According to the Český statistický úřad (Czech Statistical Office), the last quarter of 2020 saw a contraction of 5% year on year, mainly because of the second lockdown introduced in October.
The ČSÚ notes that the most negatively impacted sectors were trade, transport, restaurants and hotels, all experiencing big losses.
“The year-on-year decline was mostly due to the steep decline in household consumption expenditure,” they said.
According to Eurostat, what saved the Czech Republic from entering a complete economic apocalypse was the foreign demand for local products, keeping the country’s losses at roughly the European average despite having exponentially higher COVID-19 cases. Austria, Italy, and Spain all did worse because of a higher dependence on tourism and not as many exports.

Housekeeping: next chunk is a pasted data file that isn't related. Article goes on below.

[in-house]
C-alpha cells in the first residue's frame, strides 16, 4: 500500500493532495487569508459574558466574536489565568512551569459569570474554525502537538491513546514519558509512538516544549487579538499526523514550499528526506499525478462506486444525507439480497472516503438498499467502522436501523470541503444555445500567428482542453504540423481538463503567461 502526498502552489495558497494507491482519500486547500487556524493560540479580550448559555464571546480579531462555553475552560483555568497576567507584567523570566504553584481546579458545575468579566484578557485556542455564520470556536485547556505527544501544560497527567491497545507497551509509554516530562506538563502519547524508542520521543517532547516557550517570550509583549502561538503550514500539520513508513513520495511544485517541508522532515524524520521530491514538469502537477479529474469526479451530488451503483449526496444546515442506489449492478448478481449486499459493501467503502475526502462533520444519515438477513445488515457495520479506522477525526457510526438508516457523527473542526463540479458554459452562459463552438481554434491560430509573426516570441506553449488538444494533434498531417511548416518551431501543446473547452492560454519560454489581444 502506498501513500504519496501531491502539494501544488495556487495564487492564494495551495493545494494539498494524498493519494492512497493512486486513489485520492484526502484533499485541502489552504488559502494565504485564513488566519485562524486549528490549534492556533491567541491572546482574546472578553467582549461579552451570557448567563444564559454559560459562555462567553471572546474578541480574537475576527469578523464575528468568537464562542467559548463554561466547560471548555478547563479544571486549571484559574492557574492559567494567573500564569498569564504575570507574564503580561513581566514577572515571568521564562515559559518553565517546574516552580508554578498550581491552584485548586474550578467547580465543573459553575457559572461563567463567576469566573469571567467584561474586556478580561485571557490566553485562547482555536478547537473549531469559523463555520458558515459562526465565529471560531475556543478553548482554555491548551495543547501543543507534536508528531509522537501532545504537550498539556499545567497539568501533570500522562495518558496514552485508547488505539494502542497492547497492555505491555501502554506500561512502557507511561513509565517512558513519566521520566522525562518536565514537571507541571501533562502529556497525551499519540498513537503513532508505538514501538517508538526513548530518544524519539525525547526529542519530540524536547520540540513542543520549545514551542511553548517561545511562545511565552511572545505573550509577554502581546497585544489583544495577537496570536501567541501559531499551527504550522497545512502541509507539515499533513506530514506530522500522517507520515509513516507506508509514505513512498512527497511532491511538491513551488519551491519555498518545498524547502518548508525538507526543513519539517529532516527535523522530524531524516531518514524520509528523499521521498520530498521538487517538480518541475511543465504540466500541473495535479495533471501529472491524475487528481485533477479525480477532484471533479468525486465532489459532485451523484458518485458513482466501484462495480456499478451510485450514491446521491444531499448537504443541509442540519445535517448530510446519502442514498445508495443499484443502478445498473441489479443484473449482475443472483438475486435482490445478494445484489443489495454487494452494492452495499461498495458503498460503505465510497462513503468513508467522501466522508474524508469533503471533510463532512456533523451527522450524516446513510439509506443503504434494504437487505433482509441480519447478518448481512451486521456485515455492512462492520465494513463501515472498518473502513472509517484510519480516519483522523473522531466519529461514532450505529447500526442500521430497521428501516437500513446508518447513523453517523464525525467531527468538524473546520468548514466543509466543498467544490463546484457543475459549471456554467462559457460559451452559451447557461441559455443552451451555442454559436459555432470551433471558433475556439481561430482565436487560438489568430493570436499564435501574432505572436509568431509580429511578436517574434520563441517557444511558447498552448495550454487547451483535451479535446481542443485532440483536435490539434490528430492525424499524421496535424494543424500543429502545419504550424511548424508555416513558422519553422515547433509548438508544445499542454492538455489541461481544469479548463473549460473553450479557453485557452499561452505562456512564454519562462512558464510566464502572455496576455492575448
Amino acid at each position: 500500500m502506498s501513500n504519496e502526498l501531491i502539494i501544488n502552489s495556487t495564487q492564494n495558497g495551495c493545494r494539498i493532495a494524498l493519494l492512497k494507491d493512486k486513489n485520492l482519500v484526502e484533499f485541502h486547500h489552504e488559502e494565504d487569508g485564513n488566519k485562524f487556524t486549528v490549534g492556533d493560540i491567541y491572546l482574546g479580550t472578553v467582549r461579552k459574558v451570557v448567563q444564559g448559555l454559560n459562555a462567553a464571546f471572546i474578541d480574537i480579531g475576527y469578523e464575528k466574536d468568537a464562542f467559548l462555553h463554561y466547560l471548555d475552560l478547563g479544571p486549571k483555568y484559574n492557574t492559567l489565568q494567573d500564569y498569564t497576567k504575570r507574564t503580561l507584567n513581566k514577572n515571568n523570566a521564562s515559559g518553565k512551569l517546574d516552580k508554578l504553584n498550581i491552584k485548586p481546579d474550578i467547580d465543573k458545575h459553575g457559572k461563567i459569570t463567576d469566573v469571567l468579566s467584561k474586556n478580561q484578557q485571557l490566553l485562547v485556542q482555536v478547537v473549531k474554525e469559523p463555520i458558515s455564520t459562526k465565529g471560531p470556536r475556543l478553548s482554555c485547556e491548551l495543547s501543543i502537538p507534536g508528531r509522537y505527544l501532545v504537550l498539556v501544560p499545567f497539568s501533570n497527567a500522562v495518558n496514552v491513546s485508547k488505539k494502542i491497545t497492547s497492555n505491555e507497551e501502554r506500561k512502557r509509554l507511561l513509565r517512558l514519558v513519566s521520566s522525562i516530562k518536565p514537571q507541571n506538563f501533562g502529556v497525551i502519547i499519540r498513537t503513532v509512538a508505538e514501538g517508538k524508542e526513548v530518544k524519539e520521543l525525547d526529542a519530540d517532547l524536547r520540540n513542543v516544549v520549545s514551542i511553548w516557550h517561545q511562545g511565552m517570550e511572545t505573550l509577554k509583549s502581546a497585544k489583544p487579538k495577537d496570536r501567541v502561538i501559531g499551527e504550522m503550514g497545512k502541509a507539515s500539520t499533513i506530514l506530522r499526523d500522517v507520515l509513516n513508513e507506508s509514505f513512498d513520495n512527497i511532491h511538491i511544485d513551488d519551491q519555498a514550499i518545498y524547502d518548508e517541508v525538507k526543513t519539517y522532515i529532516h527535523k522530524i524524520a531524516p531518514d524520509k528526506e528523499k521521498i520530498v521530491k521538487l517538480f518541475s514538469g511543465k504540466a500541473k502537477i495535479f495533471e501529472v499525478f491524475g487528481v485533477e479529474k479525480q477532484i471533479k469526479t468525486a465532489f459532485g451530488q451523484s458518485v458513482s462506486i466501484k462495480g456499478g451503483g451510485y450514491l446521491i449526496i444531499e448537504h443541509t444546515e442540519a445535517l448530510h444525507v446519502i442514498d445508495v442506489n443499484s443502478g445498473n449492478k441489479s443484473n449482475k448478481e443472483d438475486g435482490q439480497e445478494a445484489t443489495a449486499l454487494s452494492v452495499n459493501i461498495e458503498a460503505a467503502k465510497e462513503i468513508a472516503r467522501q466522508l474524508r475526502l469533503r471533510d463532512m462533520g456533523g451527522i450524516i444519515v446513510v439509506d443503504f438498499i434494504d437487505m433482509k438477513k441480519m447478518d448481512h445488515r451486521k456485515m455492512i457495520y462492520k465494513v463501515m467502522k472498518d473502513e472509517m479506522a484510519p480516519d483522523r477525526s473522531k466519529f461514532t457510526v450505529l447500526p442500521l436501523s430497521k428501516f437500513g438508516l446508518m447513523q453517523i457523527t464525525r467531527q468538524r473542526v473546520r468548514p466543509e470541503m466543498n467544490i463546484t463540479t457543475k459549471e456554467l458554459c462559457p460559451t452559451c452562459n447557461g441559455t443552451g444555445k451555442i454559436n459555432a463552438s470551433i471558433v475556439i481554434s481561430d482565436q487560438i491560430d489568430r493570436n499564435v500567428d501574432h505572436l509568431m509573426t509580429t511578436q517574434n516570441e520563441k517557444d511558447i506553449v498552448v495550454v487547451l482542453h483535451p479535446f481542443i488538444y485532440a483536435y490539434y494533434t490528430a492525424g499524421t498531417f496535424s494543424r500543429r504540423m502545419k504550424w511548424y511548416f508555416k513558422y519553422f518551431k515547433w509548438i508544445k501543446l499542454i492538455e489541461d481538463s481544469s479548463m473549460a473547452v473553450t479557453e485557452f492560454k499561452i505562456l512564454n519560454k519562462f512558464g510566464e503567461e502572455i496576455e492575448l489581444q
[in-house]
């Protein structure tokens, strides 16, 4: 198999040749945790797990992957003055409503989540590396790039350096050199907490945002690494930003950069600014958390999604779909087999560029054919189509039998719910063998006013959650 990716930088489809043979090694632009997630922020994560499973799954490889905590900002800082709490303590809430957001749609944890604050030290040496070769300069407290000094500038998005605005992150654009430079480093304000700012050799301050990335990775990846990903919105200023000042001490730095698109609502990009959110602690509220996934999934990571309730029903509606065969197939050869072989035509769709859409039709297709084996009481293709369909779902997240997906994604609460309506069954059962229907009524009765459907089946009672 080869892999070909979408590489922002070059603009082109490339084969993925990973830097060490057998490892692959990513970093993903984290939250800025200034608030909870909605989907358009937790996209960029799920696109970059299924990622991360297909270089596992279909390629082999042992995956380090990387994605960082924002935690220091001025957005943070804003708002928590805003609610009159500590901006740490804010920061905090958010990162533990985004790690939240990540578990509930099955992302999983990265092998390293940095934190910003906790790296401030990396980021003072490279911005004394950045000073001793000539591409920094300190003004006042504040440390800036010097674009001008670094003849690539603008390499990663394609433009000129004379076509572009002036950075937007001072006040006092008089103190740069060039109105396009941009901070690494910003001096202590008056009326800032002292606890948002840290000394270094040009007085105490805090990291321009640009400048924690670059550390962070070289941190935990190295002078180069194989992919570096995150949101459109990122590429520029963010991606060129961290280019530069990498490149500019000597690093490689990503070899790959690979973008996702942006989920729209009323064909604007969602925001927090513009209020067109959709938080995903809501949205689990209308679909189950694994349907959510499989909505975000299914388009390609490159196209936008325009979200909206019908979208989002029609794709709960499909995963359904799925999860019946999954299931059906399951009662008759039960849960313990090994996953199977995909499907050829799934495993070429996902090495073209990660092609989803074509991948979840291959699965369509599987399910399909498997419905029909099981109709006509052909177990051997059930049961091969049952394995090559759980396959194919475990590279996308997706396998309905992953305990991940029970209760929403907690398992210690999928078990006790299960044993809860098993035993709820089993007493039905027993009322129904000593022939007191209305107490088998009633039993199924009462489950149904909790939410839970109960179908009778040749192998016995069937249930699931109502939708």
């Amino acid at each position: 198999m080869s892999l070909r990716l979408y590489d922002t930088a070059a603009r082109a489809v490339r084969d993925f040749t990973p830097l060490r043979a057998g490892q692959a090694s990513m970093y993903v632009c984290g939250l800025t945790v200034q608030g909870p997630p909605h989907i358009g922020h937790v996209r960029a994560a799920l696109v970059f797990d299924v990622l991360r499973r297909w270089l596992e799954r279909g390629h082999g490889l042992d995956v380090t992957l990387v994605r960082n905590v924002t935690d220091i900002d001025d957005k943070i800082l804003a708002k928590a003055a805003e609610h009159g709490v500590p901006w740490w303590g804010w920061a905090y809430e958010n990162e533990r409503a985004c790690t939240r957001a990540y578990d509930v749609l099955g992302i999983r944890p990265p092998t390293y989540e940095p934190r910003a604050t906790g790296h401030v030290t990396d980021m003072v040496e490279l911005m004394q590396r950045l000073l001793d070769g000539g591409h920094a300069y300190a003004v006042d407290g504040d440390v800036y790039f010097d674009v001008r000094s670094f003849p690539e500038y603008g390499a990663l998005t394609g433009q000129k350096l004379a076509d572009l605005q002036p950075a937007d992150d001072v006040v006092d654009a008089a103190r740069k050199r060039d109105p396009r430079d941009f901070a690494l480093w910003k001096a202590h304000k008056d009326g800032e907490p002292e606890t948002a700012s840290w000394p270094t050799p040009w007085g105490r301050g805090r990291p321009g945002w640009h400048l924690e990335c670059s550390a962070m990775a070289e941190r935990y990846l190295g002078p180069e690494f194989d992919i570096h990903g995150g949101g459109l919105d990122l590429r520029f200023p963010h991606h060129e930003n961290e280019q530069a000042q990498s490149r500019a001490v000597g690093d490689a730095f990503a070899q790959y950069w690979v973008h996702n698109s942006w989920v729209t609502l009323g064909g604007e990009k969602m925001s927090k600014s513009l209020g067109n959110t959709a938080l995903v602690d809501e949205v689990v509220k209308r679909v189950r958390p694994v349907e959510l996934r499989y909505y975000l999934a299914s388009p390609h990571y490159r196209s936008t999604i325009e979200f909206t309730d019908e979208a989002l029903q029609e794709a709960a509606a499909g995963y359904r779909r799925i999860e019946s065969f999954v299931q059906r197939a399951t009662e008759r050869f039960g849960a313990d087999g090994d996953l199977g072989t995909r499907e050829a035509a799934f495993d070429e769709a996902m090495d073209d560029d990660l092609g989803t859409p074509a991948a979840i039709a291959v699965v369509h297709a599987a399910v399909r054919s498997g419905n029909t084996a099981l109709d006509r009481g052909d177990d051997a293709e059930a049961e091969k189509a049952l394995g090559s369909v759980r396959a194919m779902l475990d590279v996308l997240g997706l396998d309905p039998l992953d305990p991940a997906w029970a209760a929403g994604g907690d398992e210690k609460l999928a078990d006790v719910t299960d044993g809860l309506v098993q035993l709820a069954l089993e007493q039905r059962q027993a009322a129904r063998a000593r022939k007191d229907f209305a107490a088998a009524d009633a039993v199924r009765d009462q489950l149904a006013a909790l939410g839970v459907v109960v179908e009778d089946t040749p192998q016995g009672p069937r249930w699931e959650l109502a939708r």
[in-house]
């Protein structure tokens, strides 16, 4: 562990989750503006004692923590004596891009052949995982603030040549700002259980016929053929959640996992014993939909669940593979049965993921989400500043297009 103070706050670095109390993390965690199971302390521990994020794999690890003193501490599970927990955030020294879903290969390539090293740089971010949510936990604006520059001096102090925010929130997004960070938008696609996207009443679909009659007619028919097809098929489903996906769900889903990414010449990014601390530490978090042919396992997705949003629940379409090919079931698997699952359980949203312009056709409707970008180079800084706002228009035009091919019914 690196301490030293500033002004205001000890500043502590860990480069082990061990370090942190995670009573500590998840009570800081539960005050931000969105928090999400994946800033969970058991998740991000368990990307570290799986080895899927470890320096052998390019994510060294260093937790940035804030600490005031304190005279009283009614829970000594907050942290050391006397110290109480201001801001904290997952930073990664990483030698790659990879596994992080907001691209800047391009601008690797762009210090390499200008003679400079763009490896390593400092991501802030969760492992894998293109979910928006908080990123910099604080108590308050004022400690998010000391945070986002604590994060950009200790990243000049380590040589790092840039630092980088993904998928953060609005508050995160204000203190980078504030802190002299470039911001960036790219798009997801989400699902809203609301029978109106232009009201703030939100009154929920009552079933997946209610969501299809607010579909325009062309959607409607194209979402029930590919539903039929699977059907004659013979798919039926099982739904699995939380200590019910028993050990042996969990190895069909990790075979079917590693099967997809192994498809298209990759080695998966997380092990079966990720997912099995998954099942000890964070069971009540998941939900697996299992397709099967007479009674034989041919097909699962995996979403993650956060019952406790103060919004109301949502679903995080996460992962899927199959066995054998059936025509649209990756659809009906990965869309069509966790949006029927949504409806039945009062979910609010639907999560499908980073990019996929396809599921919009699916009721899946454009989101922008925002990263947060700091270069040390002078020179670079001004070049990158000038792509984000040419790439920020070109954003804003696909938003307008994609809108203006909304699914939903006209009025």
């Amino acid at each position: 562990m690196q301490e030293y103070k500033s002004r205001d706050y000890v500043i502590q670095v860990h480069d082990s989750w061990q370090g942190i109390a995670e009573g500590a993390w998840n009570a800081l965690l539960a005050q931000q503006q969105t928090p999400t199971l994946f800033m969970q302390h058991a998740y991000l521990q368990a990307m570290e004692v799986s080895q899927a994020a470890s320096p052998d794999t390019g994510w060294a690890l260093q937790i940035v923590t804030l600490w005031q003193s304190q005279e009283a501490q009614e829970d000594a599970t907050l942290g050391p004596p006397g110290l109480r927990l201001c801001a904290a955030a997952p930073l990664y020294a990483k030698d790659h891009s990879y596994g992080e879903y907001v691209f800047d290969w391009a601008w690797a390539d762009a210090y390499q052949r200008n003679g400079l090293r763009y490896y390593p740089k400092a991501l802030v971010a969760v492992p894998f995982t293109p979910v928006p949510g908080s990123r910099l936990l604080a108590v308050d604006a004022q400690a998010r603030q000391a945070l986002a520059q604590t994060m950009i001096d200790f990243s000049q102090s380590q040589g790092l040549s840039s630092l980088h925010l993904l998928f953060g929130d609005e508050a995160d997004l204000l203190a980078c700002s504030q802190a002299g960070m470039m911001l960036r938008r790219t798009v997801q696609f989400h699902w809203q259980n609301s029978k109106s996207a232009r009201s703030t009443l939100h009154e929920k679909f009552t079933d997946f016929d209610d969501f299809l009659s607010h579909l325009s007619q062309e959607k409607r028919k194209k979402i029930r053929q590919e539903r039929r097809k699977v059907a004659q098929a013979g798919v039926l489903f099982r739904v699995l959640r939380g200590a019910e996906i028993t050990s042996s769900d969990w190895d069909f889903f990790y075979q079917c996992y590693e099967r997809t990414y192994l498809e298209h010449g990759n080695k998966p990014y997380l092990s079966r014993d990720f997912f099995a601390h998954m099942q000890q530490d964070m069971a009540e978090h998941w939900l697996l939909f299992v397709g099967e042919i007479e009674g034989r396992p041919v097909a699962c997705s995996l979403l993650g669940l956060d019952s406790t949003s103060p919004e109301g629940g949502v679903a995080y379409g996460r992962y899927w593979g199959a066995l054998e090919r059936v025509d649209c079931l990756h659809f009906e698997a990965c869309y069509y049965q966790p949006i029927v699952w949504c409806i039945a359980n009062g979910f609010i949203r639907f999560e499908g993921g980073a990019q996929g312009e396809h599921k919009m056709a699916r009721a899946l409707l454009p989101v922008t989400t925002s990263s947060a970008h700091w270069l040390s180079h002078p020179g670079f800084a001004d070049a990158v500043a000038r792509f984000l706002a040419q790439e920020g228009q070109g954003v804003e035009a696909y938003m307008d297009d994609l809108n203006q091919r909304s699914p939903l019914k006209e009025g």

“The wave in autumn caused less damage to the economy than the spring wave,” ČSOB analyst Petr Dufek implies.
Petr Holub suggests that the most likely scenario for the country is an “L” shaped, or a long and slow creep upwards after the massive sudden drop. This would be similar to the 2009 crisis, when the Czech Republic took five years to reach pre-crisis levels.
BY: ALEX RICHARDSON